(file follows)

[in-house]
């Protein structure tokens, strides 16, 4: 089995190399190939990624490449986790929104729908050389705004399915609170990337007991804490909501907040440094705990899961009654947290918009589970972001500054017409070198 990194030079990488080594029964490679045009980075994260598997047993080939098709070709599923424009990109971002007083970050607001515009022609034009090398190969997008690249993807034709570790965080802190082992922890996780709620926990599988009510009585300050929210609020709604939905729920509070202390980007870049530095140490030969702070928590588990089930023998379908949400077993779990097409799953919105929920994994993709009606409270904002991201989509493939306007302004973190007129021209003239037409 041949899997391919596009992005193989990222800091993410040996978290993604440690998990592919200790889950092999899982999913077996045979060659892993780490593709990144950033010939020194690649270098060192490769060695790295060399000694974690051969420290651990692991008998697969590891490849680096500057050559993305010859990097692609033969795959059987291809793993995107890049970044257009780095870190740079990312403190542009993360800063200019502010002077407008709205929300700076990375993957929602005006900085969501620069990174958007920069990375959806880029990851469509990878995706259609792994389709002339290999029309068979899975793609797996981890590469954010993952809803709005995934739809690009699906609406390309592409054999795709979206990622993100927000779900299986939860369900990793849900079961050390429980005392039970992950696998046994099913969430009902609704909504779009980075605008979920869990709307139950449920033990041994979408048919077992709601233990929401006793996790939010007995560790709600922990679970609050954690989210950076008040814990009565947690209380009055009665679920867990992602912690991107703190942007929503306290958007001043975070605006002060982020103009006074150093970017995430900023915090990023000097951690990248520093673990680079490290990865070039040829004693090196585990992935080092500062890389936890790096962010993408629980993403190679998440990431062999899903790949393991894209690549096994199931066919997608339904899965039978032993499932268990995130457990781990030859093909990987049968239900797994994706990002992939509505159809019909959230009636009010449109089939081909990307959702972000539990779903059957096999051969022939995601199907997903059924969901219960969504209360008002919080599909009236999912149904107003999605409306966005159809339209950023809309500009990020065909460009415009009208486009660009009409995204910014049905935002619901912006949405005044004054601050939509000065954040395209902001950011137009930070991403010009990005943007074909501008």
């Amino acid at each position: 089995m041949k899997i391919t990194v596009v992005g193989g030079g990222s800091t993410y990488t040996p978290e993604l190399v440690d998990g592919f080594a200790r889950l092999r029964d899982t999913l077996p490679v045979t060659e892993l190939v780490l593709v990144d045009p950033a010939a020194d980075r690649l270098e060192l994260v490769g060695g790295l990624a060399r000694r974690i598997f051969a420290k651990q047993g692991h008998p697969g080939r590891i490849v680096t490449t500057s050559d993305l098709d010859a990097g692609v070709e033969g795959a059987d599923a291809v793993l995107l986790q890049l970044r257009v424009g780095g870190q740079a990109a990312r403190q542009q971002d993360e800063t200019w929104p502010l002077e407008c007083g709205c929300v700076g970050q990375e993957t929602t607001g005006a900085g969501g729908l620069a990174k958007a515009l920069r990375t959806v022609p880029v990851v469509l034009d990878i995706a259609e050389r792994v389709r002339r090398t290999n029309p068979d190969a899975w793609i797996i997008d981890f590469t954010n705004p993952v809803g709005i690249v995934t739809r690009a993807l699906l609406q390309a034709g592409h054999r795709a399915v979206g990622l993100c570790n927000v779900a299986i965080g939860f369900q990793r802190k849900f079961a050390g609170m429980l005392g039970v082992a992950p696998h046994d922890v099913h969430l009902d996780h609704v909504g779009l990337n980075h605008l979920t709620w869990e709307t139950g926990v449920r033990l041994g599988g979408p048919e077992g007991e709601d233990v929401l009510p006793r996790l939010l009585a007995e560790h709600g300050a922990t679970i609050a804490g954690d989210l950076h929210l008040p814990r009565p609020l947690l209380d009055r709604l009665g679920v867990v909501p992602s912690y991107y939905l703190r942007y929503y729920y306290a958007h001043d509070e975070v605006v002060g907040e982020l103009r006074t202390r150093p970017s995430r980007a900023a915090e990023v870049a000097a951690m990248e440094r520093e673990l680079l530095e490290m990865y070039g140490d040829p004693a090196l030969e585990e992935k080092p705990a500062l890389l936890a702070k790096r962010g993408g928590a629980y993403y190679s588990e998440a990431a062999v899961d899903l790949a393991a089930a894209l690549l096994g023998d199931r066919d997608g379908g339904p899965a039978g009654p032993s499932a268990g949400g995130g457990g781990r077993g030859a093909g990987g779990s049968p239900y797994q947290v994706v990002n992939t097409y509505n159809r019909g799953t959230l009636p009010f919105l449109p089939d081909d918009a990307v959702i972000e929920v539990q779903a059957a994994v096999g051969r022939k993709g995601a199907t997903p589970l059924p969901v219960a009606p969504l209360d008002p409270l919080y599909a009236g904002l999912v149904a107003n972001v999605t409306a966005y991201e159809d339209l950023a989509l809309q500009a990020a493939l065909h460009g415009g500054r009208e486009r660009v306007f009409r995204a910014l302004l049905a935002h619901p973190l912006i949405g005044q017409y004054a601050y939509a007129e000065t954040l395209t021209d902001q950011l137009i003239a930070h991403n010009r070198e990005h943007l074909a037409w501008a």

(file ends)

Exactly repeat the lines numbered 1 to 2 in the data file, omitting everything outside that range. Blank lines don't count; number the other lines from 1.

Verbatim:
[in-house]
């Protein structure tokens, strides 16, 4: 089995190399190939990624490449986790929104729908050389705004399915609170990337007991804490909501907040440094705990899961009654947290918009589970972001500054017409070198 990194030079990488080594029964490679045009980075994260598997047993080939098709070709599923424009990109971002007083970050607001515009022609034009090398190969997008690249993807034709570790965080802190082992922890996780709620926990599988009510009585300050929210609020709604939905729920509070202390980007870049530095140490030969702070928590588990089930023998379908949400077993779990097409799953919105929920994994993709009606409270904002991201989509493939306007302004973190007129021209003239037409 041949899997391919596009992005193989990222800091993410040996978290993604440690998990592919200790889950092999899982999913077996045979060659892993780490593709990144950033010939020194690649270098060192490769060695790295060399000694974690051969420290651990692991008998697969590891490849680096500057050559993305010859990097692609033969795959059987291809793993995107890049970044257009780095870190740079990312403190542009993360800063200019502010002077407008709205929300700076990375993957929602005006900085969501620069990174958007920069990375959806880029990851469509990878995706259609792994389709002339290999029309068979899975793609797996981890590469954010993952809803709005995934739809690009699906609406390309592409054999795709979206990622993100927000779900299986939860369900990793849900079961050390429980005392039970992950696998046994099913969430009902609704909504779009980075605008979920869990709307139950449920033990041994979408048919077992709601233990929401006793996790939010007995560790709600922990679970609050954690989210950076008040814990009565947690209380009055009665679920867990992602912690991107703190942007929503306290958007001043975070605006002060982020103009006074150093970017995430900023915090990023000097951690990248520093673990680079490290990865070039040829004693090196585990992935080092500062890389936890790096962010993408629980993403190679998440990431062999899903790949393991894209690549096994199931066919997608339904899965039978032993499932268990995130457990781990030859093909990987049968239900797994994706990002992939509505159809019909959230009636009010449109089939081909990307959702972000539990779903059957096999051969022939995601199907997903059924969901219960969504209360008002919080599909009236999912149904107003999605409306966005159809339209950023809309500009990020065909460009415009009208486009660009009409995204910014049905935002619901912006949405005044004054601050939509000065954040395209902001950011137009930070991403010009990005943007074909501008």